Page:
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The Wordsmith's Forge
The Writing & Other Projects of Elizabeth Barrette
On the Matter of Gifts
One thing holidays do is divide between people who love gift cards and people who hate them.

The rule is simple: when giving a gift, think of the recipient. If the person loves gift cards, then give that. You can 'customize' it by picking a favorite store; there are cards for department stores, book stores, clothing stores, most stores these days. If the person dislikes gift cards, give something else instead.

The same applies to handmade gifts: some people love homemade goodies, while others hate them. Give what the recipient likes; avoid what they don't.

And while we're on the topic, not everyone says "I love you" the same way. Here's an introduction to five popular love languages: words, service, gifts, time, touch. If you and your family share the same language(s) then great. If not, the most loving thing you can do is learn how to express love the way other people receive it.  They will be happy, and also if they notice how much work you're putting into it, they'll probably be impressed.  This means that not all people focus on the gift-giving part of the holidays.  A word-oriented person might prefer a long chatty letter or conversation about your year, a service-oriented person might favor being pampered, a time-oriented person generally likes doing things together, and a touch-oriented person might love snuggling by a fire.  You get the drift.

Picking on people what they like is obnoxious. Don't be a dick. Especially, don't be a dick over the holidays.

Happy Chrismahanakwanzikah to you. I'm posting this note ahead of Thanksgiving because the shopping season has sprawled out this early so yes, really, this advice is already needed. Not to mention arguments over who pays for the turkey supplies and how. Ah well. Try not to kill each other.

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5 comments or Leave a comment
From: rhodielady_47 Date: November 26th, 2015 05:15 am (UTC) (Link)
"Try not to kill each other."
Excellent advice.
Here's another piece of good advice:
If you know your family and your relationship with them is toxic but you still insist on spending time with them over the holidays then do the smart thing:
Limit your time with them.
If you and your family only seem capable of about 30 minutes to an hour's worth of well-behaved together time then make a point of leaving at the end of 30 minutes or an hour.
If being well-behaved all in one place is impossible, then see them separately or in small groups. If one or more of these small groups manage to behave themselves well, treat them to another short visit.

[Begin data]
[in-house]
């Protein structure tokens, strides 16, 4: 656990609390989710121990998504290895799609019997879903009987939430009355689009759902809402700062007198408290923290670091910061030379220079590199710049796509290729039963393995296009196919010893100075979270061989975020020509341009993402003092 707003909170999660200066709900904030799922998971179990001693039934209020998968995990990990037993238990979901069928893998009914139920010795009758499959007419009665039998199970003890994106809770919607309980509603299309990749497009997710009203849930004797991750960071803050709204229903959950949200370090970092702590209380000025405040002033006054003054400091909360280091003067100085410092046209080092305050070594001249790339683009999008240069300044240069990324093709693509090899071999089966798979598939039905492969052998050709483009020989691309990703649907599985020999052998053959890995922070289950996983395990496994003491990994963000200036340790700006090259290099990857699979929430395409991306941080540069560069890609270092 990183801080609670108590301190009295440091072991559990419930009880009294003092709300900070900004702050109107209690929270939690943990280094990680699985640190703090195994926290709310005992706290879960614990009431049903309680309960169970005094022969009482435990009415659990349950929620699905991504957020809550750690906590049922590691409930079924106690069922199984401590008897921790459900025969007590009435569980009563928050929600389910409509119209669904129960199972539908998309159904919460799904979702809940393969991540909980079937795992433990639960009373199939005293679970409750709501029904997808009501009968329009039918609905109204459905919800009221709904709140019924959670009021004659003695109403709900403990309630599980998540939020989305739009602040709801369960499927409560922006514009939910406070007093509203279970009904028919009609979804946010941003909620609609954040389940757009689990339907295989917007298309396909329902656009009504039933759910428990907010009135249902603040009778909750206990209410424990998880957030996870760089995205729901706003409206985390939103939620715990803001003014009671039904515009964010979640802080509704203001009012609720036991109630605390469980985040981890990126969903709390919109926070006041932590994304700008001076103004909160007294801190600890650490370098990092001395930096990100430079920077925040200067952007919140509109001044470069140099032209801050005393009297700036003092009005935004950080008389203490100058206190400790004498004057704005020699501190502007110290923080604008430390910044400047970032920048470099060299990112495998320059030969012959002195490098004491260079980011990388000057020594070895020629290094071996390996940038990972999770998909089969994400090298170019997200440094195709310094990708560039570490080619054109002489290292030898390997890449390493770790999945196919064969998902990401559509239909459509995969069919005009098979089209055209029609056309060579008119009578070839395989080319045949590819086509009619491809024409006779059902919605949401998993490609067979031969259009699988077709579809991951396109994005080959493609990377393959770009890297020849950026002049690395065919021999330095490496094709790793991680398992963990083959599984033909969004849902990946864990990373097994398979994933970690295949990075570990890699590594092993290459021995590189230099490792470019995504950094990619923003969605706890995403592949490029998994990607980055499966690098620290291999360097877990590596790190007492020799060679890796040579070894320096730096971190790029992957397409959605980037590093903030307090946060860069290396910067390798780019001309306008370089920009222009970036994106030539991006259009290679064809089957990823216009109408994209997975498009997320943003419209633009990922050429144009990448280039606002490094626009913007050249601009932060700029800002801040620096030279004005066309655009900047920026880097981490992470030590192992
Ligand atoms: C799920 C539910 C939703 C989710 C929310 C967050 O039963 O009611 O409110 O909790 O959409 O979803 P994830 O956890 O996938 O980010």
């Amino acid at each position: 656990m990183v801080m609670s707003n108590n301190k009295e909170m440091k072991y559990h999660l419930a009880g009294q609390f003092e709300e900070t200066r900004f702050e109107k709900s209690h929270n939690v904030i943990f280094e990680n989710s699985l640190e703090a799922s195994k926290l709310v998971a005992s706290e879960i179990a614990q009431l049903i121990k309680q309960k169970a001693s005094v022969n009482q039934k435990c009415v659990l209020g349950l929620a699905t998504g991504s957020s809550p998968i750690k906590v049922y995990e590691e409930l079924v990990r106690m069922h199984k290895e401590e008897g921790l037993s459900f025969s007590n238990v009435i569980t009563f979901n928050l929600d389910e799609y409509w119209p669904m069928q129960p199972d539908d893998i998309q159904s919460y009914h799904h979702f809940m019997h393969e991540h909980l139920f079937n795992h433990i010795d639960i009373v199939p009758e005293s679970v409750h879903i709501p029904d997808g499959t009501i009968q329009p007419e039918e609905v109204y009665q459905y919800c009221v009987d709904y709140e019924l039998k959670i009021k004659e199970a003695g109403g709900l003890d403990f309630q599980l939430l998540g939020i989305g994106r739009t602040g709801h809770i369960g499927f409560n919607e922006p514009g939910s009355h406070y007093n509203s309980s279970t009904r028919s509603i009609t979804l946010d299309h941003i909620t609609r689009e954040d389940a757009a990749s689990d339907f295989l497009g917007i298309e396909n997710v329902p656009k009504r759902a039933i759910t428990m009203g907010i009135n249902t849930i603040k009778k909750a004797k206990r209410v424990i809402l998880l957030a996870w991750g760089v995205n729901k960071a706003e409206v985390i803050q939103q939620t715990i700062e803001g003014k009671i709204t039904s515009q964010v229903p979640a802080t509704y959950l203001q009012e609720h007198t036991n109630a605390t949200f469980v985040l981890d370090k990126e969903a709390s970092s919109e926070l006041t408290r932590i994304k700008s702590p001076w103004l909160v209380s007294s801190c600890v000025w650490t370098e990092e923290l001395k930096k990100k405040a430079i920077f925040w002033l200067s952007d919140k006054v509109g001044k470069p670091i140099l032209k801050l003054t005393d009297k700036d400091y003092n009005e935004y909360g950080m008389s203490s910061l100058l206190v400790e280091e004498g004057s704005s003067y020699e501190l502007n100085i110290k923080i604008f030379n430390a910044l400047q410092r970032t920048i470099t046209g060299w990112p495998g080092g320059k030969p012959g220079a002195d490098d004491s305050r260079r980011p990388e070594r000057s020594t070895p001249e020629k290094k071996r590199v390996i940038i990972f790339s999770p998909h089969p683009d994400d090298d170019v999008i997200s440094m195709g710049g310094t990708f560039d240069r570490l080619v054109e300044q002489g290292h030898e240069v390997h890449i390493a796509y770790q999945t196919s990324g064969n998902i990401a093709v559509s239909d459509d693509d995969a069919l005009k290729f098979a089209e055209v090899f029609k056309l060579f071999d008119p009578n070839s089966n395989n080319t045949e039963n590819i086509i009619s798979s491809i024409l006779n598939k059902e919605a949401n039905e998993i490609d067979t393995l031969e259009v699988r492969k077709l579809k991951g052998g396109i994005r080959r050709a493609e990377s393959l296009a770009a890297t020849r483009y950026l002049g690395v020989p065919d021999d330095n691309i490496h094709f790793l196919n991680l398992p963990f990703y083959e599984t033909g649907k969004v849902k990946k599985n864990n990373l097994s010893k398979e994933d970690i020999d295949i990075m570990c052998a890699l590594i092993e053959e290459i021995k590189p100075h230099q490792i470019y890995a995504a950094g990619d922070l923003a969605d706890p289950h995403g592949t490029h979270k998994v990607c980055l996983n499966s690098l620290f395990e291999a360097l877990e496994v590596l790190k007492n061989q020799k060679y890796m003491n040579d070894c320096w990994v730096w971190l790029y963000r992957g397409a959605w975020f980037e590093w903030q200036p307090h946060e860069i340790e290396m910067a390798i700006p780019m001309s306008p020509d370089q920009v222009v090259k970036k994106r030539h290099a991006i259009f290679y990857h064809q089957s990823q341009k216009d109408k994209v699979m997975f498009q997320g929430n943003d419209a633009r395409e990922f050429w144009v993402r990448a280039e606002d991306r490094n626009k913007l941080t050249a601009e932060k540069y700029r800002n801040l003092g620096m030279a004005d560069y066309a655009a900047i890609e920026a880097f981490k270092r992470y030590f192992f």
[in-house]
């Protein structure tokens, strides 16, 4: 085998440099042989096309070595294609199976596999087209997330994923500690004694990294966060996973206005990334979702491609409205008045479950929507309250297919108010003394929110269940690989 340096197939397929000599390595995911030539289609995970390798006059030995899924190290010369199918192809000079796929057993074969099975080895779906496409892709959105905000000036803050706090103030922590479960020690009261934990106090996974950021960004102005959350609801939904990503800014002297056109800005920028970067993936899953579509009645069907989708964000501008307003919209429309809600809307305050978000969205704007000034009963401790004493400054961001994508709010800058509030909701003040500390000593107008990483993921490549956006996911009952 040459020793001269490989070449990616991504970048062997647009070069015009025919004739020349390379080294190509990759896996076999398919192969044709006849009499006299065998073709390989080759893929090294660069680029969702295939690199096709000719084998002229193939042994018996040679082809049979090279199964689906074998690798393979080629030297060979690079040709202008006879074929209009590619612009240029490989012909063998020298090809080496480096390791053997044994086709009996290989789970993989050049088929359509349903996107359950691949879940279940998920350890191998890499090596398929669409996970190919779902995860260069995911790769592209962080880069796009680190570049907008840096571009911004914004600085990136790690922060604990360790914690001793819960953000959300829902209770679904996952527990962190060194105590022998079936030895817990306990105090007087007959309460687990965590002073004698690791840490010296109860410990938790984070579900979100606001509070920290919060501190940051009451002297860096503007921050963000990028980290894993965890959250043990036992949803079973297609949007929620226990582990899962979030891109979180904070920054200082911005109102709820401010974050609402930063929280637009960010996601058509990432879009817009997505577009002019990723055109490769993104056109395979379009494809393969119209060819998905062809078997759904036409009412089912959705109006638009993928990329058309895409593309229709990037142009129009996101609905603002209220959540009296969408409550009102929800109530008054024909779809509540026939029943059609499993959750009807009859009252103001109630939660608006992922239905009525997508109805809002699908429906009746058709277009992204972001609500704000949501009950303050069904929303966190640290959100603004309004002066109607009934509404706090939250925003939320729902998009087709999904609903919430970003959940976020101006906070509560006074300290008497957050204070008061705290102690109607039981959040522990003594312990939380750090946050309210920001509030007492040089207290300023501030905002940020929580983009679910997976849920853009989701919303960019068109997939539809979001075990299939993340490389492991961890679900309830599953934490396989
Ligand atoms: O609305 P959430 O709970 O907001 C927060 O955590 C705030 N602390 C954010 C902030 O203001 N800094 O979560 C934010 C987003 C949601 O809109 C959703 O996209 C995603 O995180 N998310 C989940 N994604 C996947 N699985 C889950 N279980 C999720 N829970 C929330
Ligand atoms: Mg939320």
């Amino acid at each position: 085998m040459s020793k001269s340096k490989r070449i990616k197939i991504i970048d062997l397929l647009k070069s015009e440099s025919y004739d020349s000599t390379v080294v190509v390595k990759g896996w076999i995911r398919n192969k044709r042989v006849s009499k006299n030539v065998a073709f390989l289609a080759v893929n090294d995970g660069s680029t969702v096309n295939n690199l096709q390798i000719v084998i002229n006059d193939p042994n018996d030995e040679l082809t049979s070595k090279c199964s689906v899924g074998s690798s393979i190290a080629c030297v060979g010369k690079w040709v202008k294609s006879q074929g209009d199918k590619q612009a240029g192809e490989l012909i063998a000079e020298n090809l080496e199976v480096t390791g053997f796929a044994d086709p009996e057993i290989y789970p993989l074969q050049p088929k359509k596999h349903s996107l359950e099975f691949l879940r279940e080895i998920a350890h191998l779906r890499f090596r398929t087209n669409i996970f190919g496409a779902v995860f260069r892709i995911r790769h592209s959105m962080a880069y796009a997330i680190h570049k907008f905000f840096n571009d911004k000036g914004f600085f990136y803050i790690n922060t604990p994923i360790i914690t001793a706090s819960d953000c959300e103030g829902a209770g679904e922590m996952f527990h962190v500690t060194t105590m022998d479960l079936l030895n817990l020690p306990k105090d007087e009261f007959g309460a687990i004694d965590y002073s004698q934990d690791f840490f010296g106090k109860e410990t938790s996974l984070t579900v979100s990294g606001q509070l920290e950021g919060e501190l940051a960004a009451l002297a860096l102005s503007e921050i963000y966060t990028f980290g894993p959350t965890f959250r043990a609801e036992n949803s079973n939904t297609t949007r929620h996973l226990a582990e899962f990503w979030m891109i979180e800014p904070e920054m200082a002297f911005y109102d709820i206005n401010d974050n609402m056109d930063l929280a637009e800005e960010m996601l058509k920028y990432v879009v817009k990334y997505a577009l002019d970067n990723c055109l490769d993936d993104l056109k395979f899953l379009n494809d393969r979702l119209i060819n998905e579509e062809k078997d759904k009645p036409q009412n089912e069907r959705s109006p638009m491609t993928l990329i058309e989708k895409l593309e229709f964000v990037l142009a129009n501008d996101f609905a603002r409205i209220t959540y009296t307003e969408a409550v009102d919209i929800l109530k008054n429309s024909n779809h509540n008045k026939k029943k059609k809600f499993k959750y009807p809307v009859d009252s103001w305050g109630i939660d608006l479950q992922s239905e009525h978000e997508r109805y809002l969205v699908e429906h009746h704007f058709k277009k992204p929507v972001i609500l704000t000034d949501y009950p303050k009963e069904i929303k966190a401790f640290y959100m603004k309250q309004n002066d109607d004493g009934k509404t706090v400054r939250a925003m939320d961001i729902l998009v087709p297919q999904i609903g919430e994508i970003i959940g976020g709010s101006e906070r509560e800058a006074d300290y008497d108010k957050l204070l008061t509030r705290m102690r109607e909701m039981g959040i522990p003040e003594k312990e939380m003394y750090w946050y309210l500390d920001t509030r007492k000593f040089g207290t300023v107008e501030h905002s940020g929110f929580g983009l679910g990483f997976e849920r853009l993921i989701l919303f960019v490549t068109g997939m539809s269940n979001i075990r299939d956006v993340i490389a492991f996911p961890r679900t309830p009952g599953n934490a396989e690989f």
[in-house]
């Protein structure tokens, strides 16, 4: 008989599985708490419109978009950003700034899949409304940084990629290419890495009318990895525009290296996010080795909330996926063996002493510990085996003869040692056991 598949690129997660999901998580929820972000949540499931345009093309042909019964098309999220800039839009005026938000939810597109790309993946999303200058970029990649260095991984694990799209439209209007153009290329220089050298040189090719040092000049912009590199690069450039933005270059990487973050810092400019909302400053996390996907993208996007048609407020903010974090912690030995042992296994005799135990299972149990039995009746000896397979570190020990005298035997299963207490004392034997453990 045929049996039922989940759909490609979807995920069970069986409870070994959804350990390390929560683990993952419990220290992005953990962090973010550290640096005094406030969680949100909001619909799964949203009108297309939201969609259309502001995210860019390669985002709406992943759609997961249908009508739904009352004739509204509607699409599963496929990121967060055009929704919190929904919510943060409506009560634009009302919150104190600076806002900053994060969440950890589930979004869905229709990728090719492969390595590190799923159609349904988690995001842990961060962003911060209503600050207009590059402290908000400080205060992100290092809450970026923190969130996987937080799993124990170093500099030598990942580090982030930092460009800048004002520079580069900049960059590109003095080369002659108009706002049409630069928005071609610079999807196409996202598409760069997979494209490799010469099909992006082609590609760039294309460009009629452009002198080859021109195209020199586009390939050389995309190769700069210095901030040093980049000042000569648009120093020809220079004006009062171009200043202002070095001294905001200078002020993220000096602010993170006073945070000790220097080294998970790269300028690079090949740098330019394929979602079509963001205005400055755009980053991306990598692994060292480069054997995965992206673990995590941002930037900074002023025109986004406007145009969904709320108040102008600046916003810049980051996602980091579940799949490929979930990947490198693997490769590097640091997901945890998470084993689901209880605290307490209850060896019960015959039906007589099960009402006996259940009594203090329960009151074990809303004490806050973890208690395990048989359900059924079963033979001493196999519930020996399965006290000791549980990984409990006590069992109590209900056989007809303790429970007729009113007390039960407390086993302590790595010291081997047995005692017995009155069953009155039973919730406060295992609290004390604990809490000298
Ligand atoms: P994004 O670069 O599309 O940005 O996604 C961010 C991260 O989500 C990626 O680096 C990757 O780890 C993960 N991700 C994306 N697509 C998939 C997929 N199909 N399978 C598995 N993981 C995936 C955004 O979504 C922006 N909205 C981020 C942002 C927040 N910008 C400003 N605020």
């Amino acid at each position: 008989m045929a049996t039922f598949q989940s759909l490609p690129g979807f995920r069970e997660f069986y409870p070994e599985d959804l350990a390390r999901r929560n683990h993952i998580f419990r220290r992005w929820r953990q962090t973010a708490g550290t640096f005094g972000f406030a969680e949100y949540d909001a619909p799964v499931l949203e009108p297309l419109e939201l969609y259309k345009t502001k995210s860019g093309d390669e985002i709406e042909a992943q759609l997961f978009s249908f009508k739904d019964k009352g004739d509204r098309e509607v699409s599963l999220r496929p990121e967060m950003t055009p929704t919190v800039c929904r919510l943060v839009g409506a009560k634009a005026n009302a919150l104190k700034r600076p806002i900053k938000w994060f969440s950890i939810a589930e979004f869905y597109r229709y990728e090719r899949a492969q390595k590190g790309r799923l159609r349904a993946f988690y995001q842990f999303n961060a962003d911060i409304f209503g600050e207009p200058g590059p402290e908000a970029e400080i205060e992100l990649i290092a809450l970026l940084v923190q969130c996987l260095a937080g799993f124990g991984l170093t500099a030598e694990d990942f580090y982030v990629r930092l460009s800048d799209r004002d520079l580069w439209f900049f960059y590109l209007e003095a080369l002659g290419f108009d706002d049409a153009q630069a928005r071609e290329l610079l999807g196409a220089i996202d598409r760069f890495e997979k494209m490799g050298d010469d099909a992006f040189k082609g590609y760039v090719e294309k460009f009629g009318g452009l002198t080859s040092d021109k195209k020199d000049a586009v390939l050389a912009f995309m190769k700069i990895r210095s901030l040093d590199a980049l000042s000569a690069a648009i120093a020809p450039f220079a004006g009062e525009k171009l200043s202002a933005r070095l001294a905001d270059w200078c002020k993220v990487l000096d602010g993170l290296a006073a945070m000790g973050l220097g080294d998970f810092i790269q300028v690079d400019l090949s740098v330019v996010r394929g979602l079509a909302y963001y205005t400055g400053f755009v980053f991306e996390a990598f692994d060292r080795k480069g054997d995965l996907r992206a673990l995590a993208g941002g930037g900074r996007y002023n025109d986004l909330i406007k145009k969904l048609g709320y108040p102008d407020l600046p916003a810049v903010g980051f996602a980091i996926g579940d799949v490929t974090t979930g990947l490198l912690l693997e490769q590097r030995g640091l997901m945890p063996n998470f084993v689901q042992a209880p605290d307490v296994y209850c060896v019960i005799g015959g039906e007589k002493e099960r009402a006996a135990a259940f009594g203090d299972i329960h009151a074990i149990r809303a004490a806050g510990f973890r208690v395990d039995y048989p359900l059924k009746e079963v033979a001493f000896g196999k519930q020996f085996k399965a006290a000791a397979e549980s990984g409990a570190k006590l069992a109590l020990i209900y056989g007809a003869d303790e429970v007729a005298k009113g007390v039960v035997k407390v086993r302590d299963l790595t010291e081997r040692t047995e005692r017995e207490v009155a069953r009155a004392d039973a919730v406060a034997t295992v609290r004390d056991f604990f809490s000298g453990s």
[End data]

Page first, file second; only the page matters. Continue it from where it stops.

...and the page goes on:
Learn the gentle art of verbal self-defense and then use it.
If all else fails, become a long-distance orphan who sends the once a year letter.
This is YOUR life you know. There's no use being around people who depress you or make you hate yourself even if they are family.
After all, there's always the chance the nurses accidently swapped you for another baby!

ysabetwordsmith From: ysabetwordsmith Date: November 26th, 2015 05:18 am (UTC) (Link)

Well ...

It is your life, to the extent that you are free to make your own decisions. Some people are lucky enough to get away from their abusive or otherwise undesirable relatives. Some do not have the option of avoiding them, or leaving early, and it's a matter of gritting your teeth and trying not to make a fucking miserable situation even worse.
From: rhodielady_47 Date: November 26th, 2015 02:59 pm (UTC) (Link)

Re: Well ...

Wish me luck--I also get to be the cook today!
(Gritted teeth)
lb_lee From: lb_lee Date: November 26th, 2015 03:48 pm (UTC) (Link)
I actually, given the option, try to dissuade people from giving me gifts at all, unless they are REALLY sure I want them. In our family, gift-giving was kind of compulsory, and I feel better not doing that.

That said, my friends have given me awesome little gifts before: sketchbooks are always good for me, and a fellow trans queer multi gave us a big ass anthology of queer comics that I NEVER would've coughed up for on my own.

We certainly wouldn't say no to an art supplies gift card, but Sneak might disappear into the shop and never be seen again.

ysabetwordsmith From: ysabetwordsmith Date: November 26th, 2015 08:49 pm (UTC) (Link)


These are good things for your friends to know!

I have known artist friends to keep wishlists of art supplies, including the big stuff they can't afford on their own. One year I gave someone the biggest pad of watercolor paper I could afford -- which was several sizes larger than their standard -- and could just about hear the squeeing from several states away. :D
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